[show abstract][hide abstract] ABSTRACT: A kinetic model for insulin secretion in pancreatic beta-cells is adapted from a model for fast exocytosis in chromaffin cells. The fusion of primed granules with the plasma membrane is assumed to occur only in the "microdomain" near voltage-sensitive L-type Ca(2+)-channels, where [Ca(2+)] can reach micromolar levels. In contrast, resupply and priming of granules are assumed to depend on the cytosolic [Ca(2+)]. Adding a two-compartment model to handle the temporal distribution of Ca(2+) between the microdomain and the cytosol, we obtain a unified model that can generate both the fast granule fusion and the slow insulin secretion found experimentally in response to a step of membrane potential. The model can simulate the potentiation induced in islets by preincubation with glucose and the reduction in second-phase insulin secretion induced by blocking R-type Ca(2+)-channels (Ca(V)2.3). The model indicates that increased second-phase insulin secretion induced by the amplifying signal is controlled by the "resupply" step of the exocytosis cascade. In contrast, enhancement of priming is a good candidate for amplification of first-phase secretion by glucose, cyclic adenosine 3':5'-cyclic monophosphate, and protein kinase C. Finally, insulin secretion is enhanced when the amplifying signal oscillates in phase with the triggering Ca(2+)-signal.
[show abstract][hide abstract] ABSTRACT: Skeletal and cardiac muscle contraction are inhibited by the actin-associated complex of tropomyosin-troponin. Binding of Ca(2+) to troponin or binding of ATP-free myosin to actin reverses this inhibition. Ca(2+) and ATP-free myosin stabilize different tropomyosin-actin structural arrangements. The position of tropomyosin on actin affects the binding of ATP-free myosin to actin but does not greatly affect myosin-ATP binding. Ca(2+) and ATP-free myosin alter both the affinity of ATP-free myosin for actin and the kinetics of that binding. A parallel pathway model of regulation simulated the effects of Ca(2+) and ATP-free myosin binding on both equilibrium binding of myosin-nucleotide complexes to actin and the general features of ATPase activity. That model was recently shown to simulate the kinetics of myosin-S1 binding but the analysis was limited to a single condition because of the limited data available. We have now measured equilibrium binding and binding kinetics of myosin-S1-ADP to actin at a series of ionic strengths and free Ca(2+) concentrations. The parallel pathway model of regulation is consistent with those data. In that model the interaction between adjacent regulatory complexes fully saturated with Ca(2+) was destabilized and the inactive state of actin was stabilized at high ionic strength. These changes explain the previously observed change in binding kinetics with increasing ionic strength.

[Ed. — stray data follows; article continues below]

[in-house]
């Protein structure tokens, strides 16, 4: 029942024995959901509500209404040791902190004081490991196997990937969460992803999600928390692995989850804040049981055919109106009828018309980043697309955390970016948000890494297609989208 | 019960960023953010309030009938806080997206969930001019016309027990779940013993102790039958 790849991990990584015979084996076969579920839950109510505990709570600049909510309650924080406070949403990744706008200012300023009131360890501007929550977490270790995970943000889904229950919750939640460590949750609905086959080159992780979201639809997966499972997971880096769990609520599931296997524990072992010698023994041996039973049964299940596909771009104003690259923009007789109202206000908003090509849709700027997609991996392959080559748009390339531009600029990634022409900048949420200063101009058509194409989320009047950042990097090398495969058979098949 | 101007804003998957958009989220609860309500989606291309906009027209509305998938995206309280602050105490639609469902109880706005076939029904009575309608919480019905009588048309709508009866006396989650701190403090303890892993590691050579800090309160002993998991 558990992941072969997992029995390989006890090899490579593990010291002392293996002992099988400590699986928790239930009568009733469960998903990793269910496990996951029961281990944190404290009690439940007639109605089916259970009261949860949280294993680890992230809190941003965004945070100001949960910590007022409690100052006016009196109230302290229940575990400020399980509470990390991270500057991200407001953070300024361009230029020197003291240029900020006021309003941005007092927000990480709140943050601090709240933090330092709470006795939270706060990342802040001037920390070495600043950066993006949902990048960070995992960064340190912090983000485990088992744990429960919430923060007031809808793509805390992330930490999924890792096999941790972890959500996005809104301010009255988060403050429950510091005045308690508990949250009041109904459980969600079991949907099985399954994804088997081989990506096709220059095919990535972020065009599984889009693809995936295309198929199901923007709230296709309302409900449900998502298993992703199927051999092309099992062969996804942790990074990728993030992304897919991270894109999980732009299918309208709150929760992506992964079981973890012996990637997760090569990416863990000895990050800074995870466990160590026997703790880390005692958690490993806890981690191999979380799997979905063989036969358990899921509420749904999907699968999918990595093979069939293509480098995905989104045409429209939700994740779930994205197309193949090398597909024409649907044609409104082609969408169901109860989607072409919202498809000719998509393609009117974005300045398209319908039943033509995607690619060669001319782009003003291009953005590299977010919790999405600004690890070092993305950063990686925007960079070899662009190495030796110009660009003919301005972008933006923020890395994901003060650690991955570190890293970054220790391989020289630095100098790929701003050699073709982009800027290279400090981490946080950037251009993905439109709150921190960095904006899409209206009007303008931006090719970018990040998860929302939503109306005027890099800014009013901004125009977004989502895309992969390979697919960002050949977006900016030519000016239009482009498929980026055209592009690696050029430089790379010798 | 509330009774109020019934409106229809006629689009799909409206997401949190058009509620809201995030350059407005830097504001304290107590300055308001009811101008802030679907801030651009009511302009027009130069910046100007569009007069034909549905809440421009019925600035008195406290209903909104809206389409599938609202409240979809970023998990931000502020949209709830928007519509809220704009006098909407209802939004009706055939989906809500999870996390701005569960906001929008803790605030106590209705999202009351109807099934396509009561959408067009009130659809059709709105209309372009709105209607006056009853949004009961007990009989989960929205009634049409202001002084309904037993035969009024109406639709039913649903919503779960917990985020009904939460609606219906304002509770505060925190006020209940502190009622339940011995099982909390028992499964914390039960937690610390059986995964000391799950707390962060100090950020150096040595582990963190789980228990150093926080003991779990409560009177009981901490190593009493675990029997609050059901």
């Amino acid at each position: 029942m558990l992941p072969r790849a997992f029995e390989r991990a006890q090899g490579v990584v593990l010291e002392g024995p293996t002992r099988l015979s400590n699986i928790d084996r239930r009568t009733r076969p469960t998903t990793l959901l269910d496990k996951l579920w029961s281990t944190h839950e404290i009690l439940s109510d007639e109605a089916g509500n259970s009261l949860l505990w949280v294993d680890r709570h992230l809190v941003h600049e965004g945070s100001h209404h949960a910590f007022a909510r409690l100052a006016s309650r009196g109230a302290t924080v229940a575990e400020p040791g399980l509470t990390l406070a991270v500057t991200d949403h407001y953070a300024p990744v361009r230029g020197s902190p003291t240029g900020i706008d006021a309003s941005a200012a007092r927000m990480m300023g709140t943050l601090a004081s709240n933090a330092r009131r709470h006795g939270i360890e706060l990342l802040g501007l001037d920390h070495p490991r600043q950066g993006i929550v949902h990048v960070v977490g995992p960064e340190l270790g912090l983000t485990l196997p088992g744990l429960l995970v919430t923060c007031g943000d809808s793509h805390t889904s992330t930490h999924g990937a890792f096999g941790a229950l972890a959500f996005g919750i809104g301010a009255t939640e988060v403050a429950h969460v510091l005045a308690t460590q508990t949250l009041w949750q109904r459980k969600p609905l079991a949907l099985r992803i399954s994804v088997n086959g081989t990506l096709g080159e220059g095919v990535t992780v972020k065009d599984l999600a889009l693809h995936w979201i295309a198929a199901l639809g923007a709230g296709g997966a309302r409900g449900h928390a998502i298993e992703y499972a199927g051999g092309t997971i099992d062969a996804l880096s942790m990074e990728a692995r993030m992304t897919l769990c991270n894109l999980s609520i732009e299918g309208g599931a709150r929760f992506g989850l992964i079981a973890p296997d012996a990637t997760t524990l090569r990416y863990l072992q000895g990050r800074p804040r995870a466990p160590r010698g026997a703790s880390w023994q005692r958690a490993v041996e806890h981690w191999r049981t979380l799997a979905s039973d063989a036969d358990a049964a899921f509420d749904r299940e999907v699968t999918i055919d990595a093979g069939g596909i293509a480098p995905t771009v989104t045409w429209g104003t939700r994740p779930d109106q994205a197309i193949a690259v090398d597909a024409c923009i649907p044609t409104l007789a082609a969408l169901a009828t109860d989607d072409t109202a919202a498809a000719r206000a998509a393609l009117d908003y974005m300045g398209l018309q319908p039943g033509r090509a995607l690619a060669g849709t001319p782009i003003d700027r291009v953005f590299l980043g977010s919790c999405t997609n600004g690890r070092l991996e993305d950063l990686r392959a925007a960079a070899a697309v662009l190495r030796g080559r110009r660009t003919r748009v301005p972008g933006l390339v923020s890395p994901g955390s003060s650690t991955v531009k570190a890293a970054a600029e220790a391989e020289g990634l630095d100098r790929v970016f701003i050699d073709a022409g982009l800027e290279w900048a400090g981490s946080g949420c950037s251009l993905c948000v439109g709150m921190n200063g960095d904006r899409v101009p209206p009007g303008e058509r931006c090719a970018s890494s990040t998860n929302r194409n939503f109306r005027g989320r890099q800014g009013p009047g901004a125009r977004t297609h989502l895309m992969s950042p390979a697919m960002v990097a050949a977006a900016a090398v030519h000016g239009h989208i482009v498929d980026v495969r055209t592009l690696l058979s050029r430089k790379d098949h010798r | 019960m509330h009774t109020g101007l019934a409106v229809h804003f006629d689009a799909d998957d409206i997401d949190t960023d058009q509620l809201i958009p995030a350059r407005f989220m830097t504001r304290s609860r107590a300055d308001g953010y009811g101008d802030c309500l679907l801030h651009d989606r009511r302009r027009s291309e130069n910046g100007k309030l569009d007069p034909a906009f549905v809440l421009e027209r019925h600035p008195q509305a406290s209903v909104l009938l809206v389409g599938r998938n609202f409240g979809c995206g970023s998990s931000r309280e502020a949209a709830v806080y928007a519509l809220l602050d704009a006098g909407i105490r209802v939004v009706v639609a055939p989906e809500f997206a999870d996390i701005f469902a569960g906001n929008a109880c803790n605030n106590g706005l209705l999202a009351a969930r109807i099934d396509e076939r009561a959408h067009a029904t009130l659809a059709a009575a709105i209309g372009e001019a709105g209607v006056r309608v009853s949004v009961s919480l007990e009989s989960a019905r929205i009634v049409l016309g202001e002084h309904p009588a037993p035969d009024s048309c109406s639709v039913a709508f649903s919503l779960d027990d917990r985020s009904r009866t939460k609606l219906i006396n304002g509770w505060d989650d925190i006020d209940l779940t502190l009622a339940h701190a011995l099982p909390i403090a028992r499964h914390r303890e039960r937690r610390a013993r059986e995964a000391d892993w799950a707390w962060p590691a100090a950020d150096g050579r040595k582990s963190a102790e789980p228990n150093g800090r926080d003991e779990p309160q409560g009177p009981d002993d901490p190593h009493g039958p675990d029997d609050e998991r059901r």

[show abstract][hide abstract] ABSTRACT: Several laboratories have reported cooperative binding of S1 to actin in the presence of caldesmon. This cooperative binding has been interpreted with a model similar to that proposed for the binding of S1 to regulated actins in which the binding affinity of S1 is controlled by the position of the tropomyosin filaments. In a recent paper [Sen, A., Chen, Y., Yan, B., and Chalovich, J. M. (2001) Biochemistry 40, 5757-64], we showed qualitatively that S1 binding resulted in rapid dissociation of caldesmon from actin or actin-tropomyosin. This suggests that the cooperativity observed in the case of caldesmon is not due to a conformational change in actin-caldesmon but to the displacement of caldesmon. We show in this paper that the pure competitive binding model, in which both S1 and caldesmon are competing for the same binding sites on actin, can simulate quantitatively the effect of caldesmon on both the equilibrium and the kinetics of S1 binding to actin. This model successfully predicts an apparent cooperativity for the binding of S1 to actin-caldesmon without the need to assume multiple actin-caldesmon structures and produces a decreased rate of S1 binding to actin in the presence of caldesmon. This suggests that the inhibitory action of caldesmon on the actin-activated ATPase activity of myosin in solution and on the generation of active force in a contracting muscle may be simply due to the blocking of myosin binding sites on actin by caldesmon.